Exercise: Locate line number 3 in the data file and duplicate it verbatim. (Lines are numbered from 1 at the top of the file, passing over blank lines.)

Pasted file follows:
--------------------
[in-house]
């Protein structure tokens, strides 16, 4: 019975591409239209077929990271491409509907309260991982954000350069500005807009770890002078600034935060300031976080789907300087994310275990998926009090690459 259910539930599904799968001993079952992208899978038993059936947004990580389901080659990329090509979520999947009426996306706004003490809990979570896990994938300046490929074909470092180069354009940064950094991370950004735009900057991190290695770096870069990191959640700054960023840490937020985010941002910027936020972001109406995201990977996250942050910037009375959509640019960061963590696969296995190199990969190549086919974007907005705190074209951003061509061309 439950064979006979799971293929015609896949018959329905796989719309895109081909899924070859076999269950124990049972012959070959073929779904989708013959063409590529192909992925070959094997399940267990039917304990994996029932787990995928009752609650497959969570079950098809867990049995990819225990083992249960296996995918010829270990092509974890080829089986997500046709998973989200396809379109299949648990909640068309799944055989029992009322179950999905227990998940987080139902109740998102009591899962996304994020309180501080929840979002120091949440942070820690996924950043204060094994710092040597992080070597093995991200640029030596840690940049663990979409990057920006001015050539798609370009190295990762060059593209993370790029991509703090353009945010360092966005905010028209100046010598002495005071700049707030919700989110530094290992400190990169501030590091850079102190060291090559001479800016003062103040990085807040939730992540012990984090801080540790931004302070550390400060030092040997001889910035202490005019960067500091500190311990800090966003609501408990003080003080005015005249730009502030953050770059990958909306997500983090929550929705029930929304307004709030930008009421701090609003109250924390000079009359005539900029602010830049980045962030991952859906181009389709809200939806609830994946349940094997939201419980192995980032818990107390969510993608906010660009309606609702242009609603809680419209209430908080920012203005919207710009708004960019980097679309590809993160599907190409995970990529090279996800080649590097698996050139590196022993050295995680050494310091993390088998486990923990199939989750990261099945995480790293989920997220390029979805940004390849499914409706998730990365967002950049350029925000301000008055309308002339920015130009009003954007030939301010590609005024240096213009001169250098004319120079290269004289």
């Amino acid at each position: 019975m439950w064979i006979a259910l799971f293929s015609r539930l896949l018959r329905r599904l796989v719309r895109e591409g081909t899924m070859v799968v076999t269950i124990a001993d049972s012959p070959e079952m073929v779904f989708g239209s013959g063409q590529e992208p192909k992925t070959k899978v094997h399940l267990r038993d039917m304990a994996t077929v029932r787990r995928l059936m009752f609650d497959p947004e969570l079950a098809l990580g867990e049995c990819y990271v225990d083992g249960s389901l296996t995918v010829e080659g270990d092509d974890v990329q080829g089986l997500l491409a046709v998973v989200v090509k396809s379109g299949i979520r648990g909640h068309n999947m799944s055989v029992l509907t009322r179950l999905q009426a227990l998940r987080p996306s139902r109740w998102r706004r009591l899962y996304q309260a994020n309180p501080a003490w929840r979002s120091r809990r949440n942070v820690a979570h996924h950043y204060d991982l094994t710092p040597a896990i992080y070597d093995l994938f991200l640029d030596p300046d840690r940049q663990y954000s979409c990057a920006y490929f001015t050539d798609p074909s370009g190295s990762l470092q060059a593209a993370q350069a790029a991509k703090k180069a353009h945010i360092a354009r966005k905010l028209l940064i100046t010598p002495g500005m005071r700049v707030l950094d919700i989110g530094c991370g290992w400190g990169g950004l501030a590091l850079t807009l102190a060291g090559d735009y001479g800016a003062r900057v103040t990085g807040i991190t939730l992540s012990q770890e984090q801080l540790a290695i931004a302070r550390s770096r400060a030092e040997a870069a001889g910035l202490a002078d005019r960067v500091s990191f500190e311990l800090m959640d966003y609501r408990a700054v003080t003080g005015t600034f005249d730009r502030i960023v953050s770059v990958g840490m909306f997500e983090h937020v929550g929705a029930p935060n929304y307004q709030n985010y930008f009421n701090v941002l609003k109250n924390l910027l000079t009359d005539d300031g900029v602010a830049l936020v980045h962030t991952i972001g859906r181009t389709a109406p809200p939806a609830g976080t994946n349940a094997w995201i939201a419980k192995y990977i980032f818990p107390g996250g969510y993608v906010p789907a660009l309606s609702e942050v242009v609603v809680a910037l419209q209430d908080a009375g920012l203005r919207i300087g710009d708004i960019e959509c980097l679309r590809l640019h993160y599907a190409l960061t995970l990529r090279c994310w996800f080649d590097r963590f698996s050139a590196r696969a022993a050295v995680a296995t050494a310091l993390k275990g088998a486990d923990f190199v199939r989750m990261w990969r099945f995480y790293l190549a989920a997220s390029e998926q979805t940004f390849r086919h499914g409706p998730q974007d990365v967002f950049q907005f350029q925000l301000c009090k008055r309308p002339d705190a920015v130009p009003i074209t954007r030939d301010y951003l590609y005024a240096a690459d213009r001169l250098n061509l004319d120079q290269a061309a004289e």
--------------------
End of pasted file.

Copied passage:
């Amino acid at each position: 019975m439950w064979i006979a259910l799971f293929s015609r539930l896949l018959r329905r599904l796989v719309r895109e591409g081909t899924m070859v799968v076999t269950i124990a001993d049972s012959p070959e079952m073929v779904f989708g239209s013959g063409q590529e992208p192909k992925t070959k899978v094997h399940l267990r038993d039917m304990a994996t077929v029932r787990r995928l059936m009752f609650d497959p947004e969570l079950a098809l990580g867990e049995c990819y990271v225990d083992g249960s389901l296996t995918v010829e080659g270990d092509d974890v990329q080829g089986l997500l491409a046709v998973v989200v090509k396809s379109g299949i979520r648990g909640h068309n999947m799944s055989v029992l509907t009322r179950l999905q009426a227990l998940r987080p996306s139902r109740w998102r706004r009591l899962y996304q309260a994020n309180p501080a003490w929840r979002s120091r809990r949440n942070v820690a979570h996924h950043y204060d991982l094994t710092p040597a896990i992080y070597d093995l994938f991200l640029d030596p300046d840690r940049q663990y954000s979409c990057a920006y490929f001015t050539d798609p074909s370009g190295s990762l470092q060059a593209a993370q350069a790029a991509k703090k180069a353009h945010i360092a354009r966005k905010l028209l940064i100046t010598p002495g500005m005071r700049v707030l950094d919700i989110g530094c991370g290992w400190g990169g950004l501030a590091l850079t807009l102190a060291g090559d735009y001479g800016a003062r900057v103040t990085g807040i991190t939730l992540s012990q770890e984090q801080l540790a290695i931004a302070r550390s770096r400060a030092e040997a870069a001889g910035l202490a002078d005019r960067v500091s990191f500190e311990l800090m959640d966003y609501r408990a700054v003080t003080g005015t600034f005249d730009r502030i960023v953050s770059v990958g840490m909306f997500e983090h937020v929550g929705a029930p935060n929304y307004q709030n985010y930008f009421n701090v941002l609003k109250n924390l910027l000079t009359d005539d300031g900029v602010a830049l936020v980045h962030t991952i972001g859906r181009t389709a109406p809200p939806a609830g976080t994946n349940a094997w995201i939201a419980k192995y990977i980032f818990p107390g996250g969510y993608v906010p789907a660009l309606s609702e942050v242009v609603v809680a910037l419209q209430d908080a009375g920012l203005r919207i300087g710009d708004i960019e959509c980097l679309r590809l640019h993160y599907a190409l960061t995970l990529r090279c994310w996800f080649d590097r963590f698996s050139a590196r696969a022993a050295v995680a296995t050494a310091l993390k275990g088998a486990d923990f190199v199939r989750m990261w990969r099945f995480y790293l190549a989920a997220s390029e998926q979805t940004f390849r086919h499914g409706p998730q974007d990365v967002f950049q907005f350029q925000l301000c009090k008055r309308p002339d705190a920015v130009p009003i074209t954007r030939d301010y951003l590609y005024a240096a690459d213009r001169l250098n061509l004319d120079q290269a061309a004289e």